Yet perhaps no action has been more controversial than the administration’s decision this month to launch the drone strike that killed Maj. Gen. Qassem Soleimani, the leader of Iran’s influential Quds Force, outside the airport in Baghdad. While the administration has declined to offer specifics about the intelligence that prompted the strike, Pompeo has defended the president’s order, saying it was carried out in response to an “imminent threat” of attack on U.S. embassies.
For days, the killing revived fears of an all-out war. Iran retaliated with strikes against two bases housing American troops in Iraq. No Americans died in the attack, though the U.S. military later revealed that 11 service members were injured.
Tensions have since eased, but the episode has renewed questions about whether the president’s “maximum pressure” campaign has emboldened Tehran. Since Trump pulled out of the nuclear deal, Iran has shot down a U.S. drone, targeted oil tankers in the strategic Strait of Hormuz, and been blamed for a debilitating attack on Saudi oil facilities.
At the same time, Iran has stepped away from key provisions of the nuclear deal. In an interview this month with NPR, the country’s foreign minister, Mohammad Javad Zarif, said “all limits” on centrifuges used to enrich uranium “are now suspended.”
“He’s blustering,” Pompeo said in Friday’s interview. “This is a regime that has never been in the position that it’s in today.”
The secretary declined, however, to detail specifics of the administration’s policy for preventing Tehran from acquiring a nuclear weapon, saying only, “We’ll stop them.”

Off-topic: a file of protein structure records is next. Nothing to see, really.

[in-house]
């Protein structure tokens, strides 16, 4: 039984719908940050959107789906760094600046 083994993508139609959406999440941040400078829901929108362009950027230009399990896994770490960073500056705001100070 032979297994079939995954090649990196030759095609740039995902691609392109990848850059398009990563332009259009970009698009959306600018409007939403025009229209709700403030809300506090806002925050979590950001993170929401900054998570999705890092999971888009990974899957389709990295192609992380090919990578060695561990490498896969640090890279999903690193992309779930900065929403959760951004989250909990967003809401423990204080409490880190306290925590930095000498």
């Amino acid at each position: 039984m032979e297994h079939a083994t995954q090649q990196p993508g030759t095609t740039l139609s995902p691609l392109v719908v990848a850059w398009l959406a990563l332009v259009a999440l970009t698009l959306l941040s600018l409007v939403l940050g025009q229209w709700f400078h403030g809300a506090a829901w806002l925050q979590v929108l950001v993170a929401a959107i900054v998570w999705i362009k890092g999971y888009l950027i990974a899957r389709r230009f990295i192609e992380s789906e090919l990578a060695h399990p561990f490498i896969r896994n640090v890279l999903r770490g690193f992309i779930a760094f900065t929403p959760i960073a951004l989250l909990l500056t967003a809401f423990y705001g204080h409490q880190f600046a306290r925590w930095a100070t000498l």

Pompeo would not say whether direct U.S. engagement is taking place with Iran but did say the administration has built a coalition that’s working to put pressure on Iran to end its missile program, its processing of uranium and the reprocessing of plutonium.
He said the U.S. has also “raised the cost” for Iran’s use of force through proxy groups in the Middle East.
“This is beginning to place real choices in front of the Iranian regime,” Pompeo said. “You can see in the protests inside of Iran. You can see the Iranian people not happy with their own government when they have to raise the fuel cost. All the things that are undermining this regime’s ability to inflict risk on the American people are coming to fruition as a direct result of President Trump’s strategy.”
He would not comment on whether a new deal is being developed in order to prevent Tehran from acquiring a weapon, but instead said, “The economic, military and diplomatic deterrence that we have put in place will deliver that outcome.”
“The Iranian leadership will have to make the decision about what its behavior is going to be,” he said.